Seeking to ratchet up pressure on the Russian government of Vladimir Putin, yesterday, the United States and the European Union widened the scope of sanctions on a number of Russian billionaires and companies in retaliation for Moscow’s recent provocations in Ukraine. Targets of the latest sanctions include 17 banks, energy companies, investment accounts and other firms controlled by four wealthy oligarchs considered to be close financial associates of the Russian president (a complete list of individuals and entities sanctioned is available here).
In an unreported development concerning retaliations aimed at Russia, the U.S. Customs and Border Protection (CBP) last week issued a directive specifying that goods originating from Crimea are henceforward to be marked as products of Ukraine.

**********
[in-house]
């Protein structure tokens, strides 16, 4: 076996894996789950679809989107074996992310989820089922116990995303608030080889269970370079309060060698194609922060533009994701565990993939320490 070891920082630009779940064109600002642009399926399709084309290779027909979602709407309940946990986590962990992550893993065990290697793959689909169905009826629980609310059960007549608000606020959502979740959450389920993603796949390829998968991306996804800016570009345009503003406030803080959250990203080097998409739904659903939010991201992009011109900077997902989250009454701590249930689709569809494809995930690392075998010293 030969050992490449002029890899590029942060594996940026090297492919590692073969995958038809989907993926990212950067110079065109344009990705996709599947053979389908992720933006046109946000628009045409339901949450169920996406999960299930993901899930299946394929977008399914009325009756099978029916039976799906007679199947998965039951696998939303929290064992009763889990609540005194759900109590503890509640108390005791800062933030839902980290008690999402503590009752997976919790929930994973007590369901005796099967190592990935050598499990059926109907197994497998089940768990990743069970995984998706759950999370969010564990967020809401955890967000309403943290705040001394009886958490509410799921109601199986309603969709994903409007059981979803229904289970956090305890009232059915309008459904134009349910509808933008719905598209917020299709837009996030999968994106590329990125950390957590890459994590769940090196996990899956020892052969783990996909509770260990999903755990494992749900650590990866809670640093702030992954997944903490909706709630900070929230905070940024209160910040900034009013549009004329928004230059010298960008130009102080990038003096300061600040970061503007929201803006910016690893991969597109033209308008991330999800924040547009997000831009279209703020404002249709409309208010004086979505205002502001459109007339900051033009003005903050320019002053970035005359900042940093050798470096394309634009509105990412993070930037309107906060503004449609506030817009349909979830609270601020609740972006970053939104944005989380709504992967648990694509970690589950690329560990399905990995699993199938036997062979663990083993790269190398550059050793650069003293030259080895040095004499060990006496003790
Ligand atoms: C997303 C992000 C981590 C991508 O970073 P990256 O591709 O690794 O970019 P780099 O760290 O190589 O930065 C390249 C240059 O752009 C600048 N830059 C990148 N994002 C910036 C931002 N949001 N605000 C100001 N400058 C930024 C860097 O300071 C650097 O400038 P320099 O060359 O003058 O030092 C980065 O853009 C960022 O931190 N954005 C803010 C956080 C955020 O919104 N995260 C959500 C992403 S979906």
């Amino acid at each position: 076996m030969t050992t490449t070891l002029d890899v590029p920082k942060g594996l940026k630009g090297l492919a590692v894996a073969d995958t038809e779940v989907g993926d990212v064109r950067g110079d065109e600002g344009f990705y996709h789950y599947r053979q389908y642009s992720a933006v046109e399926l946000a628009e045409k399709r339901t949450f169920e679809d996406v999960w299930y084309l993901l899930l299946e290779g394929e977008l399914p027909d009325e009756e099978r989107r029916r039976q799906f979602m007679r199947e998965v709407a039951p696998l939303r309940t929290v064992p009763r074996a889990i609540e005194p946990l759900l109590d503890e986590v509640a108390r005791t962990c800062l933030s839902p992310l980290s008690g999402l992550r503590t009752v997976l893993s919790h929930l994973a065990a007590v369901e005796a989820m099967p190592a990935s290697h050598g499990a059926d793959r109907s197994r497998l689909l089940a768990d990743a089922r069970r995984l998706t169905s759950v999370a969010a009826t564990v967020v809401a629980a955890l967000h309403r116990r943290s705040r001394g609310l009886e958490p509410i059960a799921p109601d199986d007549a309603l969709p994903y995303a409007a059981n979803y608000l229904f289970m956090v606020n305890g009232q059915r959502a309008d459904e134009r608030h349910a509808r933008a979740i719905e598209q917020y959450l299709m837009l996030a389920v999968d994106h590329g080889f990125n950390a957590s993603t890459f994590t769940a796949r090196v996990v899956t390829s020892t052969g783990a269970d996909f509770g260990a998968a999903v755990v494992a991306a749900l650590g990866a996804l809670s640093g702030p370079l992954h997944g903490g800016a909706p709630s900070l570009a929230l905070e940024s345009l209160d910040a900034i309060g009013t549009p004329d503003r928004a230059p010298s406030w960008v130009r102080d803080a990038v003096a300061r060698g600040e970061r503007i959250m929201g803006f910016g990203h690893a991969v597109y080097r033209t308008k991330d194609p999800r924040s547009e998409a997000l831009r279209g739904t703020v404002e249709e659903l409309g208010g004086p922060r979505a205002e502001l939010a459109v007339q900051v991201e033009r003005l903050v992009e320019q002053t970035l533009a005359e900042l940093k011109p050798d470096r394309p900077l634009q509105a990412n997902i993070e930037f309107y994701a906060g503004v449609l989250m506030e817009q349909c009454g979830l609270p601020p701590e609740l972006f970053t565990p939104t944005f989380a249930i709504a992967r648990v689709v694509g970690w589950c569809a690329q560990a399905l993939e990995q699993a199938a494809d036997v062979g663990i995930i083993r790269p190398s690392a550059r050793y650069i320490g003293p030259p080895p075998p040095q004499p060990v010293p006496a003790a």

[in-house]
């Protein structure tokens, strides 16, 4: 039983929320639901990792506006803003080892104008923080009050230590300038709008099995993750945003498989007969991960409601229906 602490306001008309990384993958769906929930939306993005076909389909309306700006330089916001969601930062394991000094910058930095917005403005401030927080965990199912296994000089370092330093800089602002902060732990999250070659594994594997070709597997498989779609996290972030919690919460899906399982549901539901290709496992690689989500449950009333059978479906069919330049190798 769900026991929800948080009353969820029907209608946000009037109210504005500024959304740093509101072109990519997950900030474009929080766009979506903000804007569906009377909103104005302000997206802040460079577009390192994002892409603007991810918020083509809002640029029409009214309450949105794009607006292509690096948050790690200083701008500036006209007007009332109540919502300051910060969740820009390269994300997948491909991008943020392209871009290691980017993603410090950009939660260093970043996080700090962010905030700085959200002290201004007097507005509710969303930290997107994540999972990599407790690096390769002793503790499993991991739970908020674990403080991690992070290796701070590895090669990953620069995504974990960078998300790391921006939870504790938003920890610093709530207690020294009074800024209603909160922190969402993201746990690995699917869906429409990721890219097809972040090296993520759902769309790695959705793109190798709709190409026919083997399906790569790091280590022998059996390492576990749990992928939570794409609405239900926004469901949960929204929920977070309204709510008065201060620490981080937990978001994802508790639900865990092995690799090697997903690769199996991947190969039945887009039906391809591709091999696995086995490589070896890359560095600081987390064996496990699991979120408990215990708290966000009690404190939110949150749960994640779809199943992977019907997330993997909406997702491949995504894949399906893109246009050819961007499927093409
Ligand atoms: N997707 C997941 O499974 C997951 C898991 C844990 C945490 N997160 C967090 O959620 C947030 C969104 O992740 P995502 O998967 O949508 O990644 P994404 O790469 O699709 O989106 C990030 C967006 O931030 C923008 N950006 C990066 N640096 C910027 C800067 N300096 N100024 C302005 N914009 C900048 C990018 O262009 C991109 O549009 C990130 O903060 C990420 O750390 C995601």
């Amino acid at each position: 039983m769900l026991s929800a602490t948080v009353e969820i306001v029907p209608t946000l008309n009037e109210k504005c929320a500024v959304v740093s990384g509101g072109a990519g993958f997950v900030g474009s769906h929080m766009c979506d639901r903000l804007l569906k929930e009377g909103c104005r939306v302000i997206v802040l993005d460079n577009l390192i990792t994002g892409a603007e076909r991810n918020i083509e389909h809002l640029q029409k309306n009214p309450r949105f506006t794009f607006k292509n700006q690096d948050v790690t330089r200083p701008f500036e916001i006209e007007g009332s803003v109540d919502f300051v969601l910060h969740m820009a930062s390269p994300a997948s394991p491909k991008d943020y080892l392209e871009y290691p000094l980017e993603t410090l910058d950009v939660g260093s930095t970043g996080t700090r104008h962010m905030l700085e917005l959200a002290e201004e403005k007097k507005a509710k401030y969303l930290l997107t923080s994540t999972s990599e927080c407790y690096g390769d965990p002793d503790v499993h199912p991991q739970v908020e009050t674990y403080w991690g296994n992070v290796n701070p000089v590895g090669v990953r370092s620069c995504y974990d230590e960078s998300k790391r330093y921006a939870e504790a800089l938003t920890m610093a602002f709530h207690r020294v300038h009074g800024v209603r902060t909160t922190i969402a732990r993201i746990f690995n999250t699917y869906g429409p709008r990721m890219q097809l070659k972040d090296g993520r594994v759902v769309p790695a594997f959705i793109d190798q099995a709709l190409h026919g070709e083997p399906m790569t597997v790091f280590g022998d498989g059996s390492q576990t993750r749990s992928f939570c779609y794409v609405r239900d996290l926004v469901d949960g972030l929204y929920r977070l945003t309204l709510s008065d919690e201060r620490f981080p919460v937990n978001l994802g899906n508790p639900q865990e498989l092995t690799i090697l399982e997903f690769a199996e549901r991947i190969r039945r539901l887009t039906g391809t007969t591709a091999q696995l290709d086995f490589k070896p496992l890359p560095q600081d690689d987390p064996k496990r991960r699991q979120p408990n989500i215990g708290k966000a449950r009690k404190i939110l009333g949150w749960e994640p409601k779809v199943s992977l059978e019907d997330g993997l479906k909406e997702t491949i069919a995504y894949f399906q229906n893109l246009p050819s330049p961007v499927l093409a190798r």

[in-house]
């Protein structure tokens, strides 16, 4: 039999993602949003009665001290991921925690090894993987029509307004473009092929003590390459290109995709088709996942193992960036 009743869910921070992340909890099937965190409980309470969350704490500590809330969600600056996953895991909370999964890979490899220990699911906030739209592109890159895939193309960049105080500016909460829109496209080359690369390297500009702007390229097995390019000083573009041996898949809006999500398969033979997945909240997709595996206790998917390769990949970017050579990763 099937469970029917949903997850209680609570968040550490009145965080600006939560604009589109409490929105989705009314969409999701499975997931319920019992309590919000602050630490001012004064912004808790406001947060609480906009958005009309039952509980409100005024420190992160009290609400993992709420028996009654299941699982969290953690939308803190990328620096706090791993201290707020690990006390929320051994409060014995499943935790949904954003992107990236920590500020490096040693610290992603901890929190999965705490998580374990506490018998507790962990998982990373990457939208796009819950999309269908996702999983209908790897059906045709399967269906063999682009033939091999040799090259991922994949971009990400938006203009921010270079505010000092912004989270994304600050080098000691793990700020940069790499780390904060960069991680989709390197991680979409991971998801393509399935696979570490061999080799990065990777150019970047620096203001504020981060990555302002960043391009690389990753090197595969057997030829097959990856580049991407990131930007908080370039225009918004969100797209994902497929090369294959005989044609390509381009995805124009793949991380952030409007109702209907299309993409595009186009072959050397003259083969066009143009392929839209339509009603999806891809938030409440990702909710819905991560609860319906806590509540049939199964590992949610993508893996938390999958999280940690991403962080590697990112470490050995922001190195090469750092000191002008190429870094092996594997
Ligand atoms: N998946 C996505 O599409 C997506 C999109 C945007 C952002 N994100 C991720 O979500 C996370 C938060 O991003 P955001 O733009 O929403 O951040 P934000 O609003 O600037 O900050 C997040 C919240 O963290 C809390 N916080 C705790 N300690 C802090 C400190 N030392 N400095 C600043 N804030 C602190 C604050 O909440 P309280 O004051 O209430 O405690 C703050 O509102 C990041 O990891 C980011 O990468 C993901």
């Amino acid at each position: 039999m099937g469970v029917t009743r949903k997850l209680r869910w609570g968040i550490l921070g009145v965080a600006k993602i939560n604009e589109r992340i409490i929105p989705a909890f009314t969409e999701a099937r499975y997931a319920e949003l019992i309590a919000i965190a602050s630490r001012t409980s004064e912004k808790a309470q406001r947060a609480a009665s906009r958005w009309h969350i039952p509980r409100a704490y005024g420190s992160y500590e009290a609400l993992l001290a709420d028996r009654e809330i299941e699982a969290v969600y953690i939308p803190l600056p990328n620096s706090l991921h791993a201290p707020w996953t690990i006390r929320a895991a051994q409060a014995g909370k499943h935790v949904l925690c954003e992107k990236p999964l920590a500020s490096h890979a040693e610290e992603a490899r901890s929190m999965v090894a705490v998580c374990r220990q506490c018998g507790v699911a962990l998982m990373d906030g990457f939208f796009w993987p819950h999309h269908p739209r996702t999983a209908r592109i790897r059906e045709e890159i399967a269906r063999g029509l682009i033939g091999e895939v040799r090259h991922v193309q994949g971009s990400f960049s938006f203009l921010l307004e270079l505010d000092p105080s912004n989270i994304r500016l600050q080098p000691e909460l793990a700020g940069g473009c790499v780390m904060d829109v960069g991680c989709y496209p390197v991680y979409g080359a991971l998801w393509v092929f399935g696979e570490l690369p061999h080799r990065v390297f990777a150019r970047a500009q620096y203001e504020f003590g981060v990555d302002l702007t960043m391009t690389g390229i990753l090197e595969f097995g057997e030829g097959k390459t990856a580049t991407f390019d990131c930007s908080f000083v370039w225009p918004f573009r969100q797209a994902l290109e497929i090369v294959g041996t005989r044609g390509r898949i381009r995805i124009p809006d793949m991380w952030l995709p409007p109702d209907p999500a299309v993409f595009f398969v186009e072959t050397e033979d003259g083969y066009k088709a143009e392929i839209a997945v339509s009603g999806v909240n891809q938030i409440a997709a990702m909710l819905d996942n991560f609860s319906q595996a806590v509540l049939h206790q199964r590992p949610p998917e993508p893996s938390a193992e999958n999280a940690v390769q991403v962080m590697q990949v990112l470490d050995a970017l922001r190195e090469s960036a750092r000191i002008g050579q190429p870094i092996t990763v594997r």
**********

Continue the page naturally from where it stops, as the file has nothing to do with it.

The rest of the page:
According to the CBP, “Goods which are the growth, product, or manufacture of Crimea and other areas of Ukraine should be marked as “Product of Ukraine” or “Made in Ukraine”. If the container of the imported good is marked, it may be marked, “Contents made in Ukraine” or words similar in meaning.”
Articles not compliant with the new guidelines will be subject to additional duties of 10%, or can be destroyed or exported under CBP supervision.
It should be noted that Ukraine is the United States’ 75th largest supplier of imports with goods totalling about $1.5 billion. Of that amount, exports from the Crimea region would account for a small portion – mostly consisting of dyes, pigments and semi-finished iron and steel mill products.